This is a result of a few factors. Some vaccines, like measles, offer waning immunity, and you may need to get a booster, which is a follow-up shot that supplements the initial vaccine. In addition, misconceptions about vaccines have led some parents to not vaccinate their children, and since the virus is not eradicated world-wide, travel to hotspots can lead to outbreaks.
“The recurring outbreaks of this disease have also fostered the paramount need for vaccinations to protect our population and the risks we face from lapses in vaccinations,” says Hokeness.
The Tdap vaccine
The Tdap vaccine protects against three diseases: tetanus, diphtheria, and pertussis. All three of these diseases are caused by bacteria and have the potential to be deadly.
Pertussis — better known as whooping cough — can be life-threatening for babies, although it’s not as serious for adults. Until they are old enough to get the vaccination, “infants rely on everyone around them being vaccinated against whooping cough,” says Comber, who lists the pertussis vaccine as being especially significant.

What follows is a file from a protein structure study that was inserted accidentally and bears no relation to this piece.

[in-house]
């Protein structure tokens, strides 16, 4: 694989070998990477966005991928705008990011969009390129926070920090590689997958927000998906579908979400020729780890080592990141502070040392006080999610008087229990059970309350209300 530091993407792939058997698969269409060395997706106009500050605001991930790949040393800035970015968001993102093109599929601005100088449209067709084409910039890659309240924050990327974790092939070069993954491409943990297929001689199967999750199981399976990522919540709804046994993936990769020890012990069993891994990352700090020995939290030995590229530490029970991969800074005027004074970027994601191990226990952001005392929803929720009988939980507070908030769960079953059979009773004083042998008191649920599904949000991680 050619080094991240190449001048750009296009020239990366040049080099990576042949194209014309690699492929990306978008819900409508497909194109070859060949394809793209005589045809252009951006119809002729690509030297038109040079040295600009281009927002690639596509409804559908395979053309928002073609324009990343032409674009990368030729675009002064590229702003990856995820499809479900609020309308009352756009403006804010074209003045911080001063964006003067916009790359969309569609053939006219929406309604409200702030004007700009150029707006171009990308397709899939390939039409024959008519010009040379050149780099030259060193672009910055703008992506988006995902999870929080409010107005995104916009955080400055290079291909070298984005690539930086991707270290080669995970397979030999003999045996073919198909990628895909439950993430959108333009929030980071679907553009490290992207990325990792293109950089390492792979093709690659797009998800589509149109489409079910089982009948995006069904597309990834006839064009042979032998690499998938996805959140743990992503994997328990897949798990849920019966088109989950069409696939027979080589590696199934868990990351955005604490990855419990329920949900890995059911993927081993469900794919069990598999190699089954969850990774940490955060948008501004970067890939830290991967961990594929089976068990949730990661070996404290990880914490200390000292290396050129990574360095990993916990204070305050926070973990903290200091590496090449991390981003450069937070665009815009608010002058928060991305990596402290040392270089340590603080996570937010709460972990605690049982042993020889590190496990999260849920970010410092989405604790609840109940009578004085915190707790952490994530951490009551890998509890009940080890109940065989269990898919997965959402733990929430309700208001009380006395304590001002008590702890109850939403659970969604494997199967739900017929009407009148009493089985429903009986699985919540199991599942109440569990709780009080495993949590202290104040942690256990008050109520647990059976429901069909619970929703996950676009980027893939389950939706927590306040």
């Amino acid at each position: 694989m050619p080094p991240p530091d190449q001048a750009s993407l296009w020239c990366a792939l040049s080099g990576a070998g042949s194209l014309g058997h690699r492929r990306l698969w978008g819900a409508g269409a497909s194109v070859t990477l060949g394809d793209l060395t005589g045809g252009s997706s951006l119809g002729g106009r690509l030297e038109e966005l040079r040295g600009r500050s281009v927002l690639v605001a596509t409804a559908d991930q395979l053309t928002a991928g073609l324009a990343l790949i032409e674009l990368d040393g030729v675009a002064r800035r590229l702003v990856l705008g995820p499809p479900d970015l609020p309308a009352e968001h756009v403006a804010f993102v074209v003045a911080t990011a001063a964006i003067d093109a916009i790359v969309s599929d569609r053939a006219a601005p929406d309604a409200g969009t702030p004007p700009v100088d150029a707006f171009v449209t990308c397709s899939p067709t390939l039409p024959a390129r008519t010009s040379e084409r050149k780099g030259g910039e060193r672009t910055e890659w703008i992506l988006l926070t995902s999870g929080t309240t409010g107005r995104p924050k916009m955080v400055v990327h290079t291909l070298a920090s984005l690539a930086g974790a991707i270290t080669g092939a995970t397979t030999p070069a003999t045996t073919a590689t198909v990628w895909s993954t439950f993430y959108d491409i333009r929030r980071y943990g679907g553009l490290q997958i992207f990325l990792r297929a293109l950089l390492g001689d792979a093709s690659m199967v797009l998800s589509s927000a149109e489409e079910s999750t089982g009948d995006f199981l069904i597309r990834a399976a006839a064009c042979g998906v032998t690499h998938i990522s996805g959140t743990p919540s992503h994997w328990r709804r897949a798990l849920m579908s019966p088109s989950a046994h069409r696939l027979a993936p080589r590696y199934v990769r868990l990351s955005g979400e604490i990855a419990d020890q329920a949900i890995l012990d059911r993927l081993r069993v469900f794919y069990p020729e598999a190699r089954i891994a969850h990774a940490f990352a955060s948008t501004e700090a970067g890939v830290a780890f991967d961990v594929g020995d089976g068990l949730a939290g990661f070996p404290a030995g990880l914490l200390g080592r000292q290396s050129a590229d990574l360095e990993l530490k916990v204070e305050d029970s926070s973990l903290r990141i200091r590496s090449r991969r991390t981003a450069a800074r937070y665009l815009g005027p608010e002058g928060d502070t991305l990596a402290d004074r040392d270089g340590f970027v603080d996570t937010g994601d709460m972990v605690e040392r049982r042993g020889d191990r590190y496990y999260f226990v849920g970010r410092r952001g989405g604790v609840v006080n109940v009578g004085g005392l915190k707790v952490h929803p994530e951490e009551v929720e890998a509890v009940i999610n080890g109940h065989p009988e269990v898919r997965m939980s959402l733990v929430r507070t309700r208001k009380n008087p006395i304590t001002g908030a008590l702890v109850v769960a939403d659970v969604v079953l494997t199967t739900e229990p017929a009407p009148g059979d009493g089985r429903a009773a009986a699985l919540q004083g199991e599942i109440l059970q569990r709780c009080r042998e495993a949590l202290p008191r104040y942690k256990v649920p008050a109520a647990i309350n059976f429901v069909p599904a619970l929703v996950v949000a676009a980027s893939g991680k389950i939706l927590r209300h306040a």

During each pregnancy, women need to get the Tdap vaccine, as the immunization may help protect the baby. Anyone who will be around a baby — friends, family, healthcare professionals, daycare employees, and so on — should also make sure they have this vaccine and any necessary booster.
Before pertussis vaccinations, about 200,000 US children became sick with it each year, and about 9,000 children died as a result of the disease. Now, per the CDC, there are only about 10,000 to 40,000 cases each year, and very few deaths.
The HPV vaccine
The history of the HPV vaccine is not so distant — this vaccine first became available in 2006. Human papillomavirus, or HPV, is the most common sexually transmitted infection in the US, with 14 million Americans contracting HPV each year.
There are many strains of this virus — some of them are linked with cancer, including cervical cancer, penile cancer, and cancers of the back of the throat. Vaccination has led to a 29% decrease in cervical cancer, according to a 2018 study from the American Journal of Preventive Medicine.
“This vaccine is one of the closest things we have to a cure for cancer,” says Hokeness. The HPV vaccine is given in either two or three doses to children and teens — getting this immunization at a young age, before sexual encounters, is what makes it effective.
Vaccines are important because they save lives. For example, the WHO estimates that immunizations save 2-3 million lives, each year, from diseases like diphtheria, pertussis, measles, and influenza.
The effectiveness of vaccines, however, depends on everyone continuing to get them — as some vaccines aren’t safe to administer until babies are 12 months old.
“It’s really important to get vaccines — not only are you protecting yourself and your kids, but you’re also protecting other people in the community,” says Comber.